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This Time It Really Is Different
We would like to start by saying we hope that you and your extended families are all keeping healthy during these very troubling and unprecedented times. Nothing is more valuable than your health.
One of the most overused terms in the investment world is, “It’s different this time”. Whenever there has been an event that has caused stock markets to go down substantially, and those of us who have been in the business a long time compare it to previous bear markets in an effort to predict how things will work out, the ‘it’s different this time’ predictions always come out. Invariably, though, we look at how stocks and bonds and the economy did after previous bear markets and use that as a guide for how the current bear market and subsequent recovery may look like; and invest accordingly.
This, however, is no ordinary bear market. This one wasn’t caused by a financial crisis, it wasn’t caused by overvaluation of financial assets (although that may have exacerbated the market decline), it wasn’t caused by terrorism or protectionism. This bear market was caused by a Pandemic. A worldwide Pandemic with, so far, no treatment nor cure nor vaccine and no end date in sight. The Pandemic has created a worldwide recession, almost instantly, where suddenly, large parts of the population are ordered to stay home and a large part of the economy is idled, bringing in little or no income or revenue to people or businesses. In other words, this time it really is different.
Over the 100 years of our combined experience we have had many positive influences. Norman in particular had a mentor named Ted Rabin, who taught him an important rule of investing. It was called ‘The Rule of the Wrong Amount”. It is a rule that can only be viewed in hindsight and can never be broken. It’s a very simple rule. You always owned too much of what you didn’t want to own and never enough of what you should have owned.
Going into the financial crisis, beginning in late 2007, we saw things happening in the U.S. financial system that we didn’t like, so we sold a lot of our stocks and held an unusually large percentage of our clients’ assets in bonds and cash. That helped protect our clients from the worst of that crisis. Stock markets bottomed on March 9, 2009 and we were very happy to have that cash to use buying great companies at what turned out to be excellent prices, as markets began a decade long recovery.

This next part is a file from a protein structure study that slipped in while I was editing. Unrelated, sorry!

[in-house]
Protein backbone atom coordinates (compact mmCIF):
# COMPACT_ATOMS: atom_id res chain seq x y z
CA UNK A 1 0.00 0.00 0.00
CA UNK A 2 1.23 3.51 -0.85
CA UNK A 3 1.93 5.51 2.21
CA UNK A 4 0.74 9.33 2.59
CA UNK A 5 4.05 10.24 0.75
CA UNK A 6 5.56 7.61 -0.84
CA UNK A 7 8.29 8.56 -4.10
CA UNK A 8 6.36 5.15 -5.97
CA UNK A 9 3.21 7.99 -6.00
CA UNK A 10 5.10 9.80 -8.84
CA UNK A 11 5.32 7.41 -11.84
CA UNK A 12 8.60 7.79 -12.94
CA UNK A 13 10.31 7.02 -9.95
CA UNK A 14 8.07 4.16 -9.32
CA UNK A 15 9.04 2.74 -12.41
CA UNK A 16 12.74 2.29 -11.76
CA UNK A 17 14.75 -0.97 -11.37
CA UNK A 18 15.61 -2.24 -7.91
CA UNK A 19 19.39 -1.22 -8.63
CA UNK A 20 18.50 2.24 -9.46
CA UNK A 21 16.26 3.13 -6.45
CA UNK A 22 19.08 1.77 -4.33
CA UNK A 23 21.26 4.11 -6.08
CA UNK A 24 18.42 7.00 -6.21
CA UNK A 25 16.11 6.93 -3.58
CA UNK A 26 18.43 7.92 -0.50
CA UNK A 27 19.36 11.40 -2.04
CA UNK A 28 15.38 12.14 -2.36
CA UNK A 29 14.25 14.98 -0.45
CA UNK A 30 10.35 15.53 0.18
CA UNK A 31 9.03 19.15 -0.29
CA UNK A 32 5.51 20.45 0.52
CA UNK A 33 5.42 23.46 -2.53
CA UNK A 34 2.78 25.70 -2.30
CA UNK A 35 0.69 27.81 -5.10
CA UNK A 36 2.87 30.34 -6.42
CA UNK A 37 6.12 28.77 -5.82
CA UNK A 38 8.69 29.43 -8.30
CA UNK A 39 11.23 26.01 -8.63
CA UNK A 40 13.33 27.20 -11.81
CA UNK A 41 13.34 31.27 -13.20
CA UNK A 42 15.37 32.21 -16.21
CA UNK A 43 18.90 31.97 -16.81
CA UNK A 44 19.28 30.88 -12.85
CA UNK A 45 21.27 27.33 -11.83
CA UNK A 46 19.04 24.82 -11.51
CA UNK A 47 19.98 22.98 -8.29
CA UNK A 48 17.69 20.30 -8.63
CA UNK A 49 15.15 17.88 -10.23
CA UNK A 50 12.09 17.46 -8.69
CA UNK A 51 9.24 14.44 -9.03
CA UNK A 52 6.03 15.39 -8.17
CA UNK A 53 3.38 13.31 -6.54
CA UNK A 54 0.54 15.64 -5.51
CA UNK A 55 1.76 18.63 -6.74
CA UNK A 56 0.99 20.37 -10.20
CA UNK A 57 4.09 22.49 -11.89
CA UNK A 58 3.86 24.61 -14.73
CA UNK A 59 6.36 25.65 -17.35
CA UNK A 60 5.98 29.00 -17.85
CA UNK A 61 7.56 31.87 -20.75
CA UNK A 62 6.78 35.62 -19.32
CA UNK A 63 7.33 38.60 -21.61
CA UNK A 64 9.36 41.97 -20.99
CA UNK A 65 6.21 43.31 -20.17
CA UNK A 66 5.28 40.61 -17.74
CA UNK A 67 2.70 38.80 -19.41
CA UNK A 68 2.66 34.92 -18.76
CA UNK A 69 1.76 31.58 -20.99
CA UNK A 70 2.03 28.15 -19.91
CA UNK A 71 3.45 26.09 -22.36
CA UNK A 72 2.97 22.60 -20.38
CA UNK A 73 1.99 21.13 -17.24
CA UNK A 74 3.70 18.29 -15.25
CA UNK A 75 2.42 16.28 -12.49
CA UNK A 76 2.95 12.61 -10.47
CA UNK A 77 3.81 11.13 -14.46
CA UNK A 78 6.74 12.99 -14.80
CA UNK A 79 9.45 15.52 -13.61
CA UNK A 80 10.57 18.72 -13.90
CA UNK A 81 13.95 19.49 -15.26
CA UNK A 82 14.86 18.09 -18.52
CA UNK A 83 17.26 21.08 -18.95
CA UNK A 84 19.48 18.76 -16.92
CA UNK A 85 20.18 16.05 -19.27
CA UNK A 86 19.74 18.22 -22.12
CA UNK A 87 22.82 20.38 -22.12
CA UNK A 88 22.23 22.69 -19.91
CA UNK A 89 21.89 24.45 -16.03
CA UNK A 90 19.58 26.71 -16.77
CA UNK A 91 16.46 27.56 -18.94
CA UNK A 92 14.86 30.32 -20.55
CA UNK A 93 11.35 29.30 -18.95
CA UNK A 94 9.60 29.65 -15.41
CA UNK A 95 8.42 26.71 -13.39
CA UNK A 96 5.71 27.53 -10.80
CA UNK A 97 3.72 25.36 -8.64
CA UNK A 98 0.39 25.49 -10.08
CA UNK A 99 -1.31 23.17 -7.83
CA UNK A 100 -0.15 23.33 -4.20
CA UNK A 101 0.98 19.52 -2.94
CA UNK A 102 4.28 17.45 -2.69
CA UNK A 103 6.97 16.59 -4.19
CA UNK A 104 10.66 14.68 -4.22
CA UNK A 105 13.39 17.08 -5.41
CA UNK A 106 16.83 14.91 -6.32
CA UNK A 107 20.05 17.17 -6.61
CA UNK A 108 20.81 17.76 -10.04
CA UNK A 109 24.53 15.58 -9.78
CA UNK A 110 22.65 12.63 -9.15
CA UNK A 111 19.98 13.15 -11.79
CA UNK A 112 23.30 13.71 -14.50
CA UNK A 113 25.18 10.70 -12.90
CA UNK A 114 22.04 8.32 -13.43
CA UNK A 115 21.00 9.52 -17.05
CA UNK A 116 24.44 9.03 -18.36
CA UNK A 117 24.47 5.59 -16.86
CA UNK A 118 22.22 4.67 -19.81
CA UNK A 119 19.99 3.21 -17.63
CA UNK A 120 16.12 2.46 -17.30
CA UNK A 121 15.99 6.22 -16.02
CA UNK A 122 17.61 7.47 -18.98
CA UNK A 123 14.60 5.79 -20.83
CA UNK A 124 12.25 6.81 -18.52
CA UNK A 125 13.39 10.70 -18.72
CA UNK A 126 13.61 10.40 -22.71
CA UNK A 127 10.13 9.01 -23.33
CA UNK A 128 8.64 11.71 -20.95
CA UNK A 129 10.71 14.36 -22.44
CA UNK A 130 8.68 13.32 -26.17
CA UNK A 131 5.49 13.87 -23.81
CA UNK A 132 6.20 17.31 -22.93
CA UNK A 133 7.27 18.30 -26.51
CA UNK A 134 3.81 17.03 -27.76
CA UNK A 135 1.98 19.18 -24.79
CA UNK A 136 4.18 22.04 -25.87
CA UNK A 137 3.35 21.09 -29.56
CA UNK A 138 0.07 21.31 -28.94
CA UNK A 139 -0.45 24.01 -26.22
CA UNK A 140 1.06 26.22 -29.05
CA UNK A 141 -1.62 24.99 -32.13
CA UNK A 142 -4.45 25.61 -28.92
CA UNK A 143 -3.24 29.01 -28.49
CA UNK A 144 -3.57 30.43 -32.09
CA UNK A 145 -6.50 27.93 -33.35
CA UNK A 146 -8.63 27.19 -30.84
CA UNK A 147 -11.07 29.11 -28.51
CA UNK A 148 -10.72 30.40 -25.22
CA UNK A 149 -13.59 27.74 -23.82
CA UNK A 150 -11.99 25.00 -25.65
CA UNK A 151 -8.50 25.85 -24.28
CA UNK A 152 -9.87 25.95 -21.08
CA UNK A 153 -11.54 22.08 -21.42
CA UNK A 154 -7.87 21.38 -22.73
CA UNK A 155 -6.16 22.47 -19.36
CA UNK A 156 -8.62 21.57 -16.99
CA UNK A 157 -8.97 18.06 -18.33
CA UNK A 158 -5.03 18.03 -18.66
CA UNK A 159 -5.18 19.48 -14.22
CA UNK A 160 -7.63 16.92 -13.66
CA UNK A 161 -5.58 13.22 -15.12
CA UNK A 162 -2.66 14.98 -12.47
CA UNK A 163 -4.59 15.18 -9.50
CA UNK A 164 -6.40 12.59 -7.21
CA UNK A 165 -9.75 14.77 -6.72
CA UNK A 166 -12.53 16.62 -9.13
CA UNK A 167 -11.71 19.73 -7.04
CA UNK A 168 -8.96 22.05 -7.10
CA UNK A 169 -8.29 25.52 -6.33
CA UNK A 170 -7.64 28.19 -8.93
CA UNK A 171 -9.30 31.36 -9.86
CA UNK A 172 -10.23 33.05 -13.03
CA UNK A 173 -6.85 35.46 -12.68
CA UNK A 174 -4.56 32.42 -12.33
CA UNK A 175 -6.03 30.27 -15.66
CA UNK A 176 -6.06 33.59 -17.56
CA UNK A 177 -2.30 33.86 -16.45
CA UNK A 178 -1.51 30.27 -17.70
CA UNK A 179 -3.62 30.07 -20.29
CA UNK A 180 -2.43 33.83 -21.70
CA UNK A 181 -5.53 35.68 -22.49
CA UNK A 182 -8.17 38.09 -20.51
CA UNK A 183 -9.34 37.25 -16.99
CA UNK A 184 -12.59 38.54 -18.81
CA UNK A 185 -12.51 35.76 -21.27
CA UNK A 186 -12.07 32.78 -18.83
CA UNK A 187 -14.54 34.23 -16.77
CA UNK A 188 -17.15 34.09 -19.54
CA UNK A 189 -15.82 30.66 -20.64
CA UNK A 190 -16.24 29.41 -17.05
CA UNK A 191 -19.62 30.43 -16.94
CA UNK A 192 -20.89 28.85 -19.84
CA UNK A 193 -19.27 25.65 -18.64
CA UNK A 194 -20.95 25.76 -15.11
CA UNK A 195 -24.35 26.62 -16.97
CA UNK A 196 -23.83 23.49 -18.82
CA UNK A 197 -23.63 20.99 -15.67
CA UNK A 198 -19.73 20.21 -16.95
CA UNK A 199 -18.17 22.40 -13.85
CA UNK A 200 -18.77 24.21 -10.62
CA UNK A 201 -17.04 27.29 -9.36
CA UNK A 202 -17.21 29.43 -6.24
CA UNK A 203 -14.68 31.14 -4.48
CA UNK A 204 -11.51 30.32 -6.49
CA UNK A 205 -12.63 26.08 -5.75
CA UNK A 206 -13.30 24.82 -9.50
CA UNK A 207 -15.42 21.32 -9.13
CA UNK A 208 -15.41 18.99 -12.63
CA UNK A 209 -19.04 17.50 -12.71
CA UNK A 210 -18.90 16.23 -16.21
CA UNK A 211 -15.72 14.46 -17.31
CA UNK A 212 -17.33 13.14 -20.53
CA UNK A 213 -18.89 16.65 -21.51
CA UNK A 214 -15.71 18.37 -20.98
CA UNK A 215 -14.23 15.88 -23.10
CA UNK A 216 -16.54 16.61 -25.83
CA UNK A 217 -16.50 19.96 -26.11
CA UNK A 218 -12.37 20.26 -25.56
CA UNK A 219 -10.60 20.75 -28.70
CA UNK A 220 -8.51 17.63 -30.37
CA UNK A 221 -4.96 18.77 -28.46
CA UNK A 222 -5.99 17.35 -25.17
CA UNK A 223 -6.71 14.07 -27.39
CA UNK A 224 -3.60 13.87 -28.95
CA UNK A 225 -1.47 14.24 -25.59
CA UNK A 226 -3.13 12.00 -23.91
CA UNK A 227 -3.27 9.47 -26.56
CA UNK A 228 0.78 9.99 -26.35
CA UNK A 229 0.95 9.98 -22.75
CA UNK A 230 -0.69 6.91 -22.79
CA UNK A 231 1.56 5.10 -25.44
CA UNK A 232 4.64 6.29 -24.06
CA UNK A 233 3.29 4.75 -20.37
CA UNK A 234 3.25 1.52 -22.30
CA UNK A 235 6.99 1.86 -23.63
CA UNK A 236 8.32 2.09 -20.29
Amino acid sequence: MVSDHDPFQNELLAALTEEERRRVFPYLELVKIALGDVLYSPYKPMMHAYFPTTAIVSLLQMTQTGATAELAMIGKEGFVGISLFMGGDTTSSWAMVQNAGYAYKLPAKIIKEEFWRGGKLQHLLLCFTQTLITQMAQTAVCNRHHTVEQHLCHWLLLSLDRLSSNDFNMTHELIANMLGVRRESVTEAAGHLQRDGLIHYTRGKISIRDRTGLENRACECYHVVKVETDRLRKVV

We bring up the rule of the wrong amount because we, and just about everyone else, did not see the speed and severity of the COVID-19 crisis until it came crashing down upon us. The rule of the wrong amount had you, our clients, owning, in perfect 20-20 hindsight, too many stocks and too little in bonds and cash, even though we did own hefty amounts of both. You couldn’t have owned too much. Cash was King in 2008 (not enough), cash was scorned in 2009 (too much) and, along with government bonds, cash has become King again so far in 2020.
Now that we are in the thick of the crisis, we must ask: Where do we go from here? First, we must all acknowledge that nobody, and we mean nobody, knows how this will end. All we can do is use our collective wisdoms to come up with possible scenarios and then invest accordingly.
The first thing to know is that we have not panicked. We are long-term investors and know that in the long-term (and yes, sometimes it can take a very long time), stock markets go up. That has kept us from selling large numbers of our stocks after they have already moved substantially lower.
The second thing is that in investing, you must always look forward, not behind. Therefore, we have been on the hunt for companies that will weather the storm better than most and will benefit the earliest from when the Pandemic eases (note that we did not say end as, if you wait for that, the stock market is likely to leave you behind). Also, and most important, we want to make sure that what we own survives the Pandemic and severe recession. No major company has yet declared bankruptcy, but, in every recession, some company will surprise investors and fail. Therefore, it is important to own quality, meaning companies with solid balance sheets.
To that end, we have sold some companies from our clients’ portfolios that we decided didn’t have the quality we deemed necessary at this time and there may be more of that to come. Much will hinge on how this downturn works out and how long it lasts. We have also initiated ½ positions in a few high-quality companies that we believe will do well as economies begin to recover. Nobody knows when that will occur, and we do not pretend that we have bought these stocks at their bottoms. Nobody knows where that will be. We will be making additional ½ position purchases over the next number of weeks and even months and eventually buying the other ½ in the companies we feel the best about. Baby steps. We want to defy the rule of the wrong amount as much as possible. Near the end of April, we will be sending you another update on how we see things and what we are doing in anticipation and in response because, it really is different this time.
Please everyone, stay well and stay home!
Fred Burton Anish Chopra Rhonda Dalley Norman Levine
|Fixed Income||March 2019||December 2019|
|Cdn 91 day T-Bills||0.23%||1.67%|
|U.S. 91 day T-Bills||0.09%||1.52%|
|Cdn 10 year Bond||0.75%||1.64%|
|U.S. 10 year Bond||0.70%||1.92%|
|Commodities (in U.S.$)||March 2020||December 2019|
|Currency||March 2020||December 2019|